A selection from a letter by Rev. Thomas Boston, to his friend, James Hog. Hog's wife was ill as was Boston's wife. He wrote to remind his friend that the Lord was not absent in the hour of trial and that the hope of glory was sure. The letter was written April 25, 1726.
I understood by yours, that your wife continues in her ordinary tender condition; may it be sanctified by grace to her and to you. The different states of persons, in respect of health and infirmity, is a piece of sovereign disposal, which the afflicted are to reverence and adore. Our Lord Himself was a man of sorrows, and acquainted with griefs; and if we suffer with Him, we shall also reign with Him. The heaviest burden of affliction is but light in respect of the weight of glory we have in hope; and the affliction that is of such continuance as the party has forgot prosperity, is but for a moment, being compared with the eternity of that weight which faith has the view of.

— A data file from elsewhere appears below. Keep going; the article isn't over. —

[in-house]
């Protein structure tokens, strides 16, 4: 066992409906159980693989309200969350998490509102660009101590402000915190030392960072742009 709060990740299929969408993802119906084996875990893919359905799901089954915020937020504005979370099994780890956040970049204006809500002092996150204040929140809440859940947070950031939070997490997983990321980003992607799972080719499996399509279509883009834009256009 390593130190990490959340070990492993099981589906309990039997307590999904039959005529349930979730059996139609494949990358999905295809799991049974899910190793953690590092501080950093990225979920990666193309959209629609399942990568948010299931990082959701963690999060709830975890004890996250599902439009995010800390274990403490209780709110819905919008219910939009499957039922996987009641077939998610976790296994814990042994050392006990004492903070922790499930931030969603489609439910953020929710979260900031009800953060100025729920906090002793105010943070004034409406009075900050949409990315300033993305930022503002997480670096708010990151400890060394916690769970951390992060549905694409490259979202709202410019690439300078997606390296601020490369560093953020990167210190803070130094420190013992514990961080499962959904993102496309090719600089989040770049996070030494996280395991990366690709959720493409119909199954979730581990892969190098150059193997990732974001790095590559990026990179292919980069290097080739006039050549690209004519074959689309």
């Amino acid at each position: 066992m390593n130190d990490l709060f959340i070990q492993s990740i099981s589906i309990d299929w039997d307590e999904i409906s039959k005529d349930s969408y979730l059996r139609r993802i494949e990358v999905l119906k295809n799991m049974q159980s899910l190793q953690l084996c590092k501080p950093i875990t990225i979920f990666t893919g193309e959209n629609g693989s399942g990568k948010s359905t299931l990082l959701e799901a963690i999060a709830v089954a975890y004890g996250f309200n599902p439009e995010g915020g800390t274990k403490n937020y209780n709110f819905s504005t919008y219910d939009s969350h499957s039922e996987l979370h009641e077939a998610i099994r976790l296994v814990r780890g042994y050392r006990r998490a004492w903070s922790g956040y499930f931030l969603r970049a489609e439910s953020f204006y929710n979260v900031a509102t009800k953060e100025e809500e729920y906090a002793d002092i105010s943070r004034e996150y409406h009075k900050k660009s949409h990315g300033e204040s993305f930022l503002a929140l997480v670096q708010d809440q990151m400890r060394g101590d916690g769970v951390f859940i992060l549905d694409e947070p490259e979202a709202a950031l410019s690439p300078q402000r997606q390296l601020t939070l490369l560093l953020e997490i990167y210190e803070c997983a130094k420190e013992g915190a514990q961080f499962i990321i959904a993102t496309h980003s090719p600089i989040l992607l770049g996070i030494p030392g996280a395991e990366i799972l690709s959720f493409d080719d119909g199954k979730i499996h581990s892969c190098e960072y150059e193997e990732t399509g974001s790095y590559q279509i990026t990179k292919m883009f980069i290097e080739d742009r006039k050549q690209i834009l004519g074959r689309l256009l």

Memoirs of Thomas Boston, first published in 1899, reprinted by the Banner of Truth Trust, 1988, p. 501.